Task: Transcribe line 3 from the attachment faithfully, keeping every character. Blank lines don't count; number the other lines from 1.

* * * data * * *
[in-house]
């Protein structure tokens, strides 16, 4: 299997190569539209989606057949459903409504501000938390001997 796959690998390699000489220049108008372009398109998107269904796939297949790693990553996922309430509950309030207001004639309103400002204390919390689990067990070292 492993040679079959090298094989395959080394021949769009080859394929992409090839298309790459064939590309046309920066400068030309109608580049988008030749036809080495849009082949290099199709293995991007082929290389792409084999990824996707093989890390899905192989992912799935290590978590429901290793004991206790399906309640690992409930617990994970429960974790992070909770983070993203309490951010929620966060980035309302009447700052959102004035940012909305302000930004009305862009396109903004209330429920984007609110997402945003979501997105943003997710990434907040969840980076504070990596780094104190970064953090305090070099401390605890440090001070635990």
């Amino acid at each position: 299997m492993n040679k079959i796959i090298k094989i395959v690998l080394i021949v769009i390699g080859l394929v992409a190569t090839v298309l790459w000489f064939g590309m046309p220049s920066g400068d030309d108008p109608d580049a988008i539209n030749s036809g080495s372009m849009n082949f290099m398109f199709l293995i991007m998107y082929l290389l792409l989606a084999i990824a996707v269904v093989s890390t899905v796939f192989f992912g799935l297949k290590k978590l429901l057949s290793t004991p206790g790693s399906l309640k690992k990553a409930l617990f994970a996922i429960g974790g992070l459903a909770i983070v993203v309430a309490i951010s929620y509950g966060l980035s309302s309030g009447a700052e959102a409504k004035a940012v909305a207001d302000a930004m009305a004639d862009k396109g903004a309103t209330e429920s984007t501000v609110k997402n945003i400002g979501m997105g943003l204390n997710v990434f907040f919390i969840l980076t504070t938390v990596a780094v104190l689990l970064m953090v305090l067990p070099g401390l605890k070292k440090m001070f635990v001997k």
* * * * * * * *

């Amino acid at each position: 299997m492993n040679k079959i796959i090298k094989i395959v690998l080394i021949v769009i390699g080859l394929v992409a190569t090839v298309l790459w000489f064939g590309m046309p220049s920066g400068d030309d108008p109608d580049a988008i539209n030749s036809g080495s372009m849009n082949f290099m398109f199709l293995i991007m998107y082929l290389l792409l989606a084999i990824a996707v269904v093989s890390t899905v796939f192989f992912g799935l297949k290590k978590l429901l057949s290793t004991p206790g790693s399906l309640k690992k990553a409930l617990f994970a996922i429960g974790g992070l459903a909770i983070v993203v309430a309490i951010s929620y509950g966060l980035s309302s309030g009447a700052e959102a409504k004035a940012v909305a207001d302000a930004m009305a004639d862009k396109g903004a309103t209330e429920s984007t501000v609110k997402n945003i400002g979501m997105g943003l204390n997710v990434f907040f919390i969840l980076t504070t938390v990596a780094v104190l689990l970064m953090v305090l067990p070099g401390l605890k070292k440090m001070f635990v001997k």